The New York Times had an article April 7, 2018 discussing the fact that antidepressants are actually addictive and have withdrawal symptoms. Quotes are from this article.
“As far back as the mid-1990s, leading psychiatrists recognized withdrawal as a potential problem for patients taking modern antidepressants.”
On the other hand, CCHR has been making this known since 1969. Psychiatrists have been loathe to admit the addictive nature of antidepressants and other psychotropic (mind-altering) drugs, and euphemistically call the side effects of withdrawing from psychiatric drugs “discontinuation syndrome”.
Drug addiction in the 1960’s became an increasing problem, and when investigated it was found that psychiatrists were pushing drugs and addicting people as a “cure.”
“Long-term use of antidepressants is surging in the United States, according to a new analysis of federal data by The New York Times. Some 15.5 million Americans have been taking the medications for at least five years. The rate has almost doubled since 2010, and more than tripled since 2000.”
Nearly 25 million adults have been on antidepressants for at least two years, a 60 percent increase since 2010.
“Many who try to quit say they cannot because of withdrawal symptoms they were never warned about.”
We recommend Informed Consent. Protect yourself, your family and friends, with full informed consent. Courts have determined that informed consent for people who receive prescriptions for psychotropic (mood-altering) drugs must include the doctor providing information about possible side effects and benefits, ways to treat side effects, and risks of other conditions, as well as information about alternative treatments.
“Antidepressants are not harmless; they commonly cause emotional numbing, sexual problems like a lack of desire or erectile dysfunction and weight gain.”
“Patients who try to stop taking the drugs often say they cannot. In a recent survey of 250 long-term users of psychiatric drugs — most commonly antidepressants — about half who wound down their prescriptions rated the withdrawal as severe. Nearly half who tried to quit could not do so because of these symptoms.”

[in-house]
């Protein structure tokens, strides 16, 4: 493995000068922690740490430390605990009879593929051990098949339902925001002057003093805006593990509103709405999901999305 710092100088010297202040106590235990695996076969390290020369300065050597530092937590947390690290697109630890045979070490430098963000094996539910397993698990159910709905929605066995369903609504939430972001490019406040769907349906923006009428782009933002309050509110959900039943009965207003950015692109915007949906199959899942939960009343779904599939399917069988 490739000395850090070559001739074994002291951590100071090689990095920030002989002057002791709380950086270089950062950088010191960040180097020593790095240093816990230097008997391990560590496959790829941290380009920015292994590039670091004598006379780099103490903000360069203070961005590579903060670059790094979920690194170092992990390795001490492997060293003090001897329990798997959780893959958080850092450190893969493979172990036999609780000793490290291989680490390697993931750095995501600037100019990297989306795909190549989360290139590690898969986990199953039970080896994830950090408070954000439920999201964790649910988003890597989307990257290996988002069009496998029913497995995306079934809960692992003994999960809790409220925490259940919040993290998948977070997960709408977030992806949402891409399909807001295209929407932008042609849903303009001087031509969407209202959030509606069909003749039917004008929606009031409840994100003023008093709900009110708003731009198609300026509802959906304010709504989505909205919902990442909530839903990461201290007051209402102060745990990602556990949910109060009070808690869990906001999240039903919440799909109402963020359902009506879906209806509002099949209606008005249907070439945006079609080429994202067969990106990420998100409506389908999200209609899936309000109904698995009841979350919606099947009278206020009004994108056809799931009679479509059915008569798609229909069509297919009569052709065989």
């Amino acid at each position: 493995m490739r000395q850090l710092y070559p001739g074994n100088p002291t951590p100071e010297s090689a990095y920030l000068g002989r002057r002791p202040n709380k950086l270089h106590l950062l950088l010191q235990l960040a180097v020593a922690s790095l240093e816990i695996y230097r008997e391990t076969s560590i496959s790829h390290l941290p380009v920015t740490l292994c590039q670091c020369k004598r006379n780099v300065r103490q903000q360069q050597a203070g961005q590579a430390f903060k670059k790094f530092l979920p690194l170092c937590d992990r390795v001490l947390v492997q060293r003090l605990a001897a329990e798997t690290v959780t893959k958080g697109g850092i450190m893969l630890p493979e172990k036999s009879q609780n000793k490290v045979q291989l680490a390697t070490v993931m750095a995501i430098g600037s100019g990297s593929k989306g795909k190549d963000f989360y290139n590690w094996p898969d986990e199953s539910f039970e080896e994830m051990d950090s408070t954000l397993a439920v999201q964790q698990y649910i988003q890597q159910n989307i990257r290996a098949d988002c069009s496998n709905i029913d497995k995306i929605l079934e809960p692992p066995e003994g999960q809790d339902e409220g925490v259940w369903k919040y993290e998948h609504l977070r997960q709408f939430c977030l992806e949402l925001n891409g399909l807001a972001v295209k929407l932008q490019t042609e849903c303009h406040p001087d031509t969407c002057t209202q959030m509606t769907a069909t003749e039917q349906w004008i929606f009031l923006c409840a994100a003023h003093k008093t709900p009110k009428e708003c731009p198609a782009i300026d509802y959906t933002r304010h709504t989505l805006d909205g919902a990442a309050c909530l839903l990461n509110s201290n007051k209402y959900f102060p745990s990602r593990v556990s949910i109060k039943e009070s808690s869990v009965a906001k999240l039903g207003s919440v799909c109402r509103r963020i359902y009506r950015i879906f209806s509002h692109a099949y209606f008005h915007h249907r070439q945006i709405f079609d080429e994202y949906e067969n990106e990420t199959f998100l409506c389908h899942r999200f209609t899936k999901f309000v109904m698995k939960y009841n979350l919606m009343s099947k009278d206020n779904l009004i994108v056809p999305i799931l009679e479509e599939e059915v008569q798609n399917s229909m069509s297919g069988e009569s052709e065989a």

“The truth is that the state of the science is absolutely inadequate … We don’t have enough information about what antidepressant withdrawal entails, so we can’t design proper tapering approaches.”
Polypharmacy is another significant problem, wherein a patient is prescribed many, possibly negatively-interacting drugs, often by multiple doctors who might be unaware of each other’s prescription orders. Often, these are drugs that the patient has been taking for a long period; they may be affecting the patient’s health negatively or are simply no longer beneficial. This is often addressed by deprescribing, which is the process of reducing the medication burden of a patient who might no longer need one or more of their prescriptions. Deprescribing principles are intended to improve health care for the patient by minimizing the harm and costs associated with polypharmacy, and minimizing the withdrawal effects of stopping one or more drugs.
Medications that may be considered for discontinuation include drugs that are no longer indicated, drugs that pose a risk for untoward side effects, drugs that interact adversely, drugs that are given to mitigate the side effects of another drug, and addictive drugs that have withdrawal side effects. However, addictive drugs should never be discontinued abruptly, since the withdrawal side effects can be severe.
For more information about how to safely withdraw from these harmful and addictive psychiatric drugs, download and read the booklet Coming Off Psych Drugs Harm Reduction Guide.